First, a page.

You should go see your optometrist about every two years. It doesn't matter whether you need your vision corrected or not, seeing an eye doctor will help to make sure that your eyes stay healthy. Before you see your optometrist, there are several things that they want you to know.
20/20 Doesn't Mean Perfect Vision
When your doctor tells you that you have 20/20 vision, they aren't really telling you that your vision is perfect. What they are telling you is that the part of your vision you use when you look straight ahead of you is fine. You could still have problems with things on the periphery of your vision. What 20/20 vision really means is that what you see at 20 feet is that which should be seen at 20 feet by someone who has no vision problems. 20/20 is considered the standard. However, there are people who have better vision than that. You can have 20/15 vision, which means that you see at 15 feet that which would generally be seen at 20 feet by a person who has no vision problems.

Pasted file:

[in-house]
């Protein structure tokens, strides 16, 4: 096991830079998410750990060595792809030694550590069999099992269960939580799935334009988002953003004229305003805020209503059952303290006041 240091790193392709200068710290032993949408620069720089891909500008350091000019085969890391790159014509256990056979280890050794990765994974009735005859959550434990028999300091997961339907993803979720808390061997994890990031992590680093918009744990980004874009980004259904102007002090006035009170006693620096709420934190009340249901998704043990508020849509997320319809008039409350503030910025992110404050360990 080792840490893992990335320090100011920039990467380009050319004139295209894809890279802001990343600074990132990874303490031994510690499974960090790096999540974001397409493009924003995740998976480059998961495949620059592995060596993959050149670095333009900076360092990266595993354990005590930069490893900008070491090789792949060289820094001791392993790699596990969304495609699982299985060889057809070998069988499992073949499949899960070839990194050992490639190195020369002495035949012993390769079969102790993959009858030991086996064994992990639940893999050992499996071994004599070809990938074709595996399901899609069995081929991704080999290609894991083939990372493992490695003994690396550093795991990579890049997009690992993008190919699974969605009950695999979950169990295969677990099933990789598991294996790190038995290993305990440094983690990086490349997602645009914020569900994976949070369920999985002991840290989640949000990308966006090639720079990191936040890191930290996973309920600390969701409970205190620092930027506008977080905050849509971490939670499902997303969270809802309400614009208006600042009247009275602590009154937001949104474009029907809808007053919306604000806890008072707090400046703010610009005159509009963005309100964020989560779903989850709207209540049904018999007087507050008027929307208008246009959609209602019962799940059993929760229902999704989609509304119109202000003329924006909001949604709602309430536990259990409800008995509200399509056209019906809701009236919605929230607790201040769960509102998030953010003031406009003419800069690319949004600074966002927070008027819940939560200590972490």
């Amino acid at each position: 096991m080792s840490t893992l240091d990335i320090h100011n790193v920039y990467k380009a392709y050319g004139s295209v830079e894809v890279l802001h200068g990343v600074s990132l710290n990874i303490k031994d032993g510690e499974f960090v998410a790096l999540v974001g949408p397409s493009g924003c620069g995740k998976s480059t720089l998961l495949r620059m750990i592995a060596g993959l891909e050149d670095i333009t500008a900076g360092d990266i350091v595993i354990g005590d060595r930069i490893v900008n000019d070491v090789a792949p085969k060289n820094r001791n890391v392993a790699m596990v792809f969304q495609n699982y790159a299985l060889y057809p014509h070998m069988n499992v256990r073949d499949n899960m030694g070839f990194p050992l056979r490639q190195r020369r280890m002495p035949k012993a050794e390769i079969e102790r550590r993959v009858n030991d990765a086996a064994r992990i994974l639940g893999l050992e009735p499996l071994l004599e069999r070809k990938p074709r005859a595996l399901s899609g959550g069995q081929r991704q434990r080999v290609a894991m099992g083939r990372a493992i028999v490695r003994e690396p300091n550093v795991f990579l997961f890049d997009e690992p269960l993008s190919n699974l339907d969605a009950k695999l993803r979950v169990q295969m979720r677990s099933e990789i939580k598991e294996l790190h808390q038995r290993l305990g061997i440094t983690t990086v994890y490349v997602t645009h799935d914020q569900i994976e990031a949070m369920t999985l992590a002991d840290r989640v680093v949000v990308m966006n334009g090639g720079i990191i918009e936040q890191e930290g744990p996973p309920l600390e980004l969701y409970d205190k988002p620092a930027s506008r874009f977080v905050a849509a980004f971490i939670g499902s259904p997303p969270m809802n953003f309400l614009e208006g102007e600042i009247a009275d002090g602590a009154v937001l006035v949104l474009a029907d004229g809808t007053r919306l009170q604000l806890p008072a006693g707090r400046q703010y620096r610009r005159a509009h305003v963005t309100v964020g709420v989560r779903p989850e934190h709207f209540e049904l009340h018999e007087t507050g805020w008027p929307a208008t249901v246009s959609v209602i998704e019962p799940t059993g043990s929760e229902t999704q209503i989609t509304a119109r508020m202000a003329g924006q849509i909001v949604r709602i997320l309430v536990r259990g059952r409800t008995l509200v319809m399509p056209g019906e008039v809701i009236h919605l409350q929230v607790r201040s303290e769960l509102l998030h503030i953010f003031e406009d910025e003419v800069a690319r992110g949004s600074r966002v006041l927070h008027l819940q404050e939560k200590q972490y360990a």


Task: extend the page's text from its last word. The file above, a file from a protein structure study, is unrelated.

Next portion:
Don't Ignore the Little Symptoms
You may be tempted to ignore little problems, or vision issues that come and go. If they aren't bothering you, it is easy to just go on without doing anything about them. However, little symptoms can turn into big problems. If you get your eyes checked early enough, you can head off big problems like glaucoma before they start to negatively impact your vision. If your vision in one eye blacks or fades out for a few minutes and then comes back, that could be a sign that you had a mini-stroke, also known as a transient ischemic attack. Generally these strokes don't do a lot of damage, but they can be a warning sign that you are at a high risk for more damaging strokes. If you lose vision in one eye for any period of time, you should immediately go see your optometrist or other doctor.
Your eye doctor can work with you to maintain your eye health, as well as your general health. These are all things that your doctor wants you to know. If you know these things, you are better in control of your own health and your own vision. You will be able to see as clearly as possible, for as long as possible. Contact Drs. Farson and Murray Optometrists for more information.Share